When the Jews began to disperse throughout the Roman
empire after the dissolution of the Jewish state in 70, many
settled in Mauretania including part of modern-day
In the 7th century the Jewish population of
Mauretania received as a further accession from Iberian
peninsula those who wished to escape west-Gothic legislation.
At the end of the same century, at the time of the great Arab
conquests in northwestern Africa, there were in Mauretania,
according to the Arab historians, many Jews.
"The Jews are the first non-Berber people who came to the Maghreb and have continued to live there until now" (Haim Zafrani )
The Star of David, a Jewish
symbol carved in sandstone on this portal in Jrayfat
"The accession to the throne of Yazid,
on the death of Mohammed III in 1789, led to a terrible massacre
of the Moroccan Jews, having refused him their support in his
fight with his brother for the succession".....
......... "In Mogador, strife arose between the Jews and
the city judge on the one hand, and the Moorish citizens on
the other; the dispute was over the question of Jewish garb.
Finally the Jews were ordered to pay 100,000 piasters and three
shiploads of gunpowder; and most of them were arrested and beaten
daily until the payment was made. Many fled beforehand to Gibraltar
or other places; some died as martyrs; and some accepted Islam."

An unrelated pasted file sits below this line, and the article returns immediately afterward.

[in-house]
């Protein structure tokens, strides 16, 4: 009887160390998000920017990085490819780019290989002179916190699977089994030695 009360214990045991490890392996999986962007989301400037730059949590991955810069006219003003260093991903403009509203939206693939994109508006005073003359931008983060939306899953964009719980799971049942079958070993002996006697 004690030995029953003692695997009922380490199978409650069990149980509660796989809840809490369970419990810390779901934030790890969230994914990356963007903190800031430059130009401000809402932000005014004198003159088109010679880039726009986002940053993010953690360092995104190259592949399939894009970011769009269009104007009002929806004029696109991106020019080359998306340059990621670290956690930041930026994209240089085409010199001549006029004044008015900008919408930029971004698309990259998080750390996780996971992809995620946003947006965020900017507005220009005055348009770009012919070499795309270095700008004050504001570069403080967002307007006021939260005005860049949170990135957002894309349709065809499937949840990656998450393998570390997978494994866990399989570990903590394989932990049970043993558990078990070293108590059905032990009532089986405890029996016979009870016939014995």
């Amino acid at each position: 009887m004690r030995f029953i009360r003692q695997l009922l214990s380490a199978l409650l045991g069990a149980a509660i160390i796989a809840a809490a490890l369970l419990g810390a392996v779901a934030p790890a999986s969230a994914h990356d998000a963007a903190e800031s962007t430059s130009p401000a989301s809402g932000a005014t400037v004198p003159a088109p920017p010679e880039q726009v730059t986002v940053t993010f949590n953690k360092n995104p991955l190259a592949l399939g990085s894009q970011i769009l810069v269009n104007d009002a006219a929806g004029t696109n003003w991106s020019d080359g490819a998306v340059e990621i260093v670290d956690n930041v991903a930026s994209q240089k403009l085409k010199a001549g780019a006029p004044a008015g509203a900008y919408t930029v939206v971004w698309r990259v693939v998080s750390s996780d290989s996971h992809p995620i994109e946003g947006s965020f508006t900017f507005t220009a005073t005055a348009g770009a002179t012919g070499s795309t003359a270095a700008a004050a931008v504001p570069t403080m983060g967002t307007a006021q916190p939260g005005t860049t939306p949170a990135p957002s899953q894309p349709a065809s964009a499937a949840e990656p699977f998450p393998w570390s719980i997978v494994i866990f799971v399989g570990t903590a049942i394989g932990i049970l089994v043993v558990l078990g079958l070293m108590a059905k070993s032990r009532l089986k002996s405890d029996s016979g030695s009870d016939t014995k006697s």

"The condition of the Jews has always been better in Mogador
than in many other parts of the empire, as the sultans—especially
those of the Sherifian dynasty—in many instances favored
them. An exception, however, was made in this respect by the
sultan Muley Yazid, who in order to convert
ten Jews of Mogador tortured them for ten days by repeatedly
hanging them head downward in a dry cistern and bastinadoing
them. When the news of the death of Muley Yazid came, some of
them had expired and one had embraced Islam; the rest were set
Rabbis in Mogador
Yahya, from Agadir Jacob Bibaz, from Rabat; Abraham Coriat, author of "Sefer Zekut Abot"
(went to Leghorn in 1793) Hayyim Pinto (d. 1845) David ibn al-Hazzan (d. 1828) Joseph ben Jacob Almalih, called Joseph al-Kabir
(d. Jerusalem 1837) Abraham Coriat II., author of "Sefer Berit Abot" Joseph ben Aaron Almalih
Abraham ibn 'Attar (d. 1882) Moses Cohen (emigrated to the city of Morocco) Abraham Sabah (d. 1903) Judah ben Maniel, Mas'ud KnafoJoseph ibn 'Attar
At the end of 19th century, the Jewish community in Essaouira amounted to 7700 people in the Mellah and 700 in the two Kasbah.
In the new constitution adopted in 2011 in the context of the Arab spring , his majesty King Mohammed VI established the "Hebrew distinctive charactreristic" of Morocco as " one of the age-old pieces " of "its national identity"" and he called for "the restauration of all the Jewish temples " in the Kingdom.Source:
Le Guido - le magazine d' Essaouira. Edition media business Essaouira No. 38 2013
La Reine de Mogador 1922
"Jews first arrived to the land now known as Morocco over
2000 years ago. Protected under the Islamic Principle of Tolerance
since the 7th century, they flourished, holding high positions
in trade and government. The Star of David was a symbol shared
by all Moroccans, appearing on currency and even the national